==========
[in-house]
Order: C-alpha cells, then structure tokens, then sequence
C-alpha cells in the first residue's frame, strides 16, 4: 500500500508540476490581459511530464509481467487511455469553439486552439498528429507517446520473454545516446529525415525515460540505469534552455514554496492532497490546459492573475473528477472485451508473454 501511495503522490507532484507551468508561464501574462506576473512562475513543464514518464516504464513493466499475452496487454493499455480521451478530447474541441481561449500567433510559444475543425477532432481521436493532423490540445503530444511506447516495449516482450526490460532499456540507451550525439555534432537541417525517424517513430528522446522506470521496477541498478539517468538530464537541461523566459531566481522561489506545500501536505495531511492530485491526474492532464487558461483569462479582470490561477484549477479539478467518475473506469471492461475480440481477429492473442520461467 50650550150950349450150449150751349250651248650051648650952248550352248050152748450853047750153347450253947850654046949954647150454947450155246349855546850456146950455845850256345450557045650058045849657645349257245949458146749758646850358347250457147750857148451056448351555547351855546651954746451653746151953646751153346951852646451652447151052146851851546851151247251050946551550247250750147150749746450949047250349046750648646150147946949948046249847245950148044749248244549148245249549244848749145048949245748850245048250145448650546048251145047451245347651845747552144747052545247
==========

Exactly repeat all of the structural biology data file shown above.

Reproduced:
[in-house]
Order: C-alpha cells, then structure tokens, then sequence
C-alpha cells in the first residue's frame, strides 16, 4: 500500500508540476490581459511530464509481467487511455469553439486552439498528429507517446520473454545516446529525415525515460540505469534552455514554496492532497490546459492573475473528477472485451508473454 501511495503522490507532484507551468508561464501574462506576473512562475513543464514518464516504464513493466499475452496487454493499455480521451478530447474541441481561449500567433510559444475543425477532432481521436493532423490540445503530444511506447516495449516482450526490460532499456540507451550525439555534432537541417525517424517513430528522446522506470521496477541498478539517468538530464537541461523566459531566481522561489506545500501536505495531511492530485491526474492532464487558461483569462479582470490561477484549477479539478467518475473506469471492461475480440481477429492473442520461467 50650550150950349450150449150751349250651248650051648650952248550352248050152748450853047750153347450253947850654046949954647150454947450155246349855546850456146950455845850256345450557045650058045849657645349257245949458146749758646850358347250457147750857148451056448351555547351855546651954746451653746151953646751153346951852646451652447151052146851851546851151247251050946551550247250750147150749746450949047250349046750648646150147946949948046249847245950148044749248244549148245249549244848749145048949245748850245048250145448650546048251145047451245347651845747552144747052545247